The unitary rocker-follower lever 24 is mounted for tilting or rocking in teeter-totter fashion on shaft 28 in response to being actuated by one or the other pairs 45L and 45R or 46L and 46R of striker pins in the internal threads of the roller. In the FIG. 2 embodiment, the unitary rocker-follower lever 24 has a laterally extending hole 56 which constitutes a bearing. A pivot pin 57 is dimensioned to fit snugly in hole 56. When rocker-follower lever 24 is caused to saddle shaft 28, pivot pin 57 registers in a semicircular groove 58 in shaft 28. There is a hole 59 passing through shaft 28 in line with groove 58 for receiving a threaded bolt 60 with a little clearance. Pivot pin 57 has a threaded hole 61 in it. The threads on bolt 60 screw into the threads 61 in the pivot pin to hold the pin in groove 58. The arrangement permits the lever 24 and follower thread segments 54 and 55 to rock on pivot pin 57 to alternately engage and disengage the follower threads with the internal threads 43 and 44, respectively, in the roller to bring about axial reversals of the roller.

One of the detents 62 for tentatively holding lever 24 in one tilted position or the other is visible in FIG. 4. Another detent 63 is indicated in FIG. 2 and other figures also. These detents can be small balls set in a side wall 51 of the lever 24 with about one-half of their periphery protruding or they can be the rounded ends of metal pins extending through side walls 51 or 52 or they can be semicircular dimples molded on the side wall 51, for instance. As shown in FIG. 2, when lever 24 is tilted to its clockwise limit, detent 63 is slightly below the horizontal center plane of shaft 28 which means that to get to that position the detent had to pass across the widest part, namely, the diameter of the shaft 28. This caused side wall 51 of the rocker-follower lever 24 to slightly flex outwardly from the shaft. As the detent dimple moves to below the horizontal center plane of the shaft, the side wall flexes inwardly again toward the shaft so the detent is below the shaft center and is retained with a slight force against tilting if there were any tendency for the unitary rocker-follower lever to tilt inadvertently when a thread segment group is engaged with an internal thread to drive the roller axially. Detent 62 performs the holding function just described when lever 24 is tilted oppositely as in FIG. 5. The detents are more important in models, not shown, in which shaft 28 is sometimes driven rotationally in which case the rocker-follower lever rotates with the shaft so the lever might be pivoted by centrifugal force.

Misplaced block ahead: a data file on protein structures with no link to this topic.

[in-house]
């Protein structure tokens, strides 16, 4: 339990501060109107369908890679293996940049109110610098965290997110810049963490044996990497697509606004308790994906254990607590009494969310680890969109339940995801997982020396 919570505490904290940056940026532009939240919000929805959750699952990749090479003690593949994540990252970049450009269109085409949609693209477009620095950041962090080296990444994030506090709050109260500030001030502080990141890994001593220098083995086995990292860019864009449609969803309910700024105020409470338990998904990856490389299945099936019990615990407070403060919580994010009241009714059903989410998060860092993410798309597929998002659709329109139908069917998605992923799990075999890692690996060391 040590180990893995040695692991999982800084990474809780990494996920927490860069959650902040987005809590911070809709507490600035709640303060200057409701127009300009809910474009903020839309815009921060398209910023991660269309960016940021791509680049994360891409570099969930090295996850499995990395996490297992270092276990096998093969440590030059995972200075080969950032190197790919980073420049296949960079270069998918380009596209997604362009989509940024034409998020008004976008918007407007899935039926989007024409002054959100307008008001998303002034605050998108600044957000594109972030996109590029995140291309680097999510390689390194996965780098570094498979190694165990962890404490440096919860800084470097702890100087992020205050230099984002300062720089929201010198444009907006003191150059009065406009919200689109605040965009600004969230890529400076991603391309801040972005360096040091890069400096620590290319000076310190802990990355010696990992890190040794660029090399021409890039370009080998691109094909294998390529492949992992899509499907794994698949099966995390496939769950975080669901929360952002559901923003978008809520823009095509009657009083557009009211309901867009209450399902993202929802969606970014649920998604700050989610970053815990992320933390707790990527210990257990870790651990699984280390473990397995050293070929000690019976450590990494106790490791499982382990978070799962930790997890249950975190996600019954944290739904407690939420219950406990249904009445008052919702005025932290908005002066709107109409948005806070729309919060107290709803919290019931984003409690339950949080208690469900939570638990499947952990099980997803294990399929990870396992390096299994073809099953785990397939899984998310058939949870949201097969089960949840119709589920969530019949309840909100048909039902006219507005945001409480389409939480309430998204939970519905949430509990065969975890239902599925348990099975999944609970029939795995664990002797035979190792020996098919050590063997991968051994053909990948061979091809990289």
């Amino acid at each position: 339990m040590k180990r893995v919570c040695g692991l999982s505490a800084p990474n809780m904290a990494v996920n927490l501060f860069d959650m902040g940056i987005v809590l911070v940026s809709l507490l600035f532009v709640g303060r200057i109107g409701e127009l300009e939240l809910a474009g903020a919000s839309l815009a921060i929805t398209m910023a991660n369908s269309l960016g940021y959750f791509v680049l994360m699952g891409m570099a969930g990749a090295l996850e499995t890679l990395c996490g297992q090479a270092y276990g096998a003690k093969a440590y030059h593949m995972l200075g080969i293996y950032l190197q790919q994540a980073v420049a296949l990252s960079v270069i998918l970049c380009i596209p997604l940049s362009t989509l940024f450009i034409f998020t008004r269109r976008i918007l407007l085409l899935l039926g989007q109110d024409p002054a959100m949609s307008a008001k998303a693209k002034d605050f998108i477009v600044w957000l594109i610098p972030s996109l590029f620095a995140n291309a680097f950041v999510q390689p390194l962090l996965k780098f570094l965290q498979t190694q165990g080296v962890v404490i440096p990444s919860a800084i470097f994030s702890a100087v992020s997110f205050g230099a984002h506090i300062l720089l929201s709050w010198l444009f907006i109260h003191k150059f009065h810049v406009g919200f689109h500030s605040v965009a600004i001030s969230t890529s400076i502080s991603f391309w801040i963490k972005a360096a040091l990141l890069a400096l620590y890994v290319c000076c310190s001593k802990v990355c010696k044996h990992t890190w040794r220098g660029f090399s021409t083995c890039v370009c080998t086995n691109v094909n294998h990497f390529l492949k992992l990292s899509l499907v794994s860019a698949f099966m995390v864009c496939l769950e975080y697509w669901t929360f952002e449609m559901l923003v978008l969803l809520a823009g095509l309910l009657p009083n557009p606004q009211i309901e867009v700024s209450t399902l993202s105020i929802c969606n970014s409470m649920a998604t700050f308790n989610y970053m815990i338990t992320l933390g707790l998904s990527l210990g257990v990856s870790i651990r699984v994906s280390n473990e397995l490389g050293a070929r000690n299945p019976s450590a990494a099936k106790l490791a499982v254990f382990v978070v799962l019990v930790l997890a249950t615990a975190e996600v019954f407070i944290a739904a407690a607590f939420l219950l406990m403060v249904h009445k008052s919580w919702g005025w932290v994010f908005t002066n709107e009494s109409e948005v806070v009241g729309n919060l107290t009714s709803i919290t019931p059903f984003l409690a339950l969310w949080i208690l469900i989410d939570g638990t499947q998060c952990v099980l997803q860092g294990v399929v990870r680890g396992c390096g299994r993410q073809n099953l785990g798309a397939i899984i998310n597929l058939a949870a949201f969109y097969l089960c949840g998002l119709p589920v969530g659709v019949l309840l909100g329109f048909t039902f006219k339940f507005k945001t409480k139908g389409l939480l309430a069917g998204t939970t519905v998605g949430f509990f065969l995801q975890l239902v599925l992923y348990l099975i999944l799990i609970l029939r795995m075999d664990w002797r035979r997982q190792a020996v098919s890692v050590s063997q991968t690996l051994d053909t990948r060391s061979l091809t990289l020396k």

FIG. 2 shows the roller 25 translating axially to the right at the present time, assuming that the roller is rotating clockwise as viewed from the right end of this figure. The unitary rocker-follower lever 24 is tilted and its interior beveled stop surface 64 has stopped against shaft 28. The left hand follower thread segments 54 on the lever 24 are engaged with the left hand internal thread 43, and since the roller 25 is driven rotationally by a tangentially contacting roller, not shown in FIG. 2, the roller is moving axially to the right. An important feature of the unitary rocker-follower is that when it is tilted as in FIGS. 2 and 3, the follower thread segments 54 are concentric to the internal thread 43 and to shaft 28 about which the roller rotates. At this time, the other thread segments 55 are not concentric to the roller. Of course, if the rocker-follower lever 24 tilts to its counterclockwise limit, thread segments 55 become concentric with the shaft and the right hand internal threads 40. A benefit of the engaged thread segments being concentric to the internal thread is that the force developed between the internal thread 43, for example and the external follower thread segment 54 is directed solely horizontally so there is no significant radially inwardly directed component of force developed that would have a tendency to tilt the rocker-follower lever 24 out of engagement with its mating internal thread 54.

In FIG. 2, the roller 25 will continue rotating and shifting axially to the right along shaft 28 until the leading thread segments 54 encounter striker pin 45L in the left hand internal thread. This causes the unitary rocker-follower lever 24 to tilt counterclockwise until its beveled interior stop surface 65 comes to a stop against shaft 28 at which time the right hand thread segments 55 on the lever 24 become fully engaged with the right hand internal threads 44 so the roller will start to now move axially in the opposite direction, that is, to the left as is happening in FIG. 5. Detent 62 is now below the center horizontal plane of the shaft to prevent the threads from disengaging if for some reason there was a tendency to do this.

In FIG. 5 right hand rocker-follower thread segments 55 are engaged with and following in right hand internal thread 44. After several revolutions of the roller outer striker pin 45R will strike the leading segment of group 55 in which case the rocker-follower 44 will tilt and engage the left hand thread segments 54 with left hand internal thread 43 so the roller will move to the right again as in FIG. 2.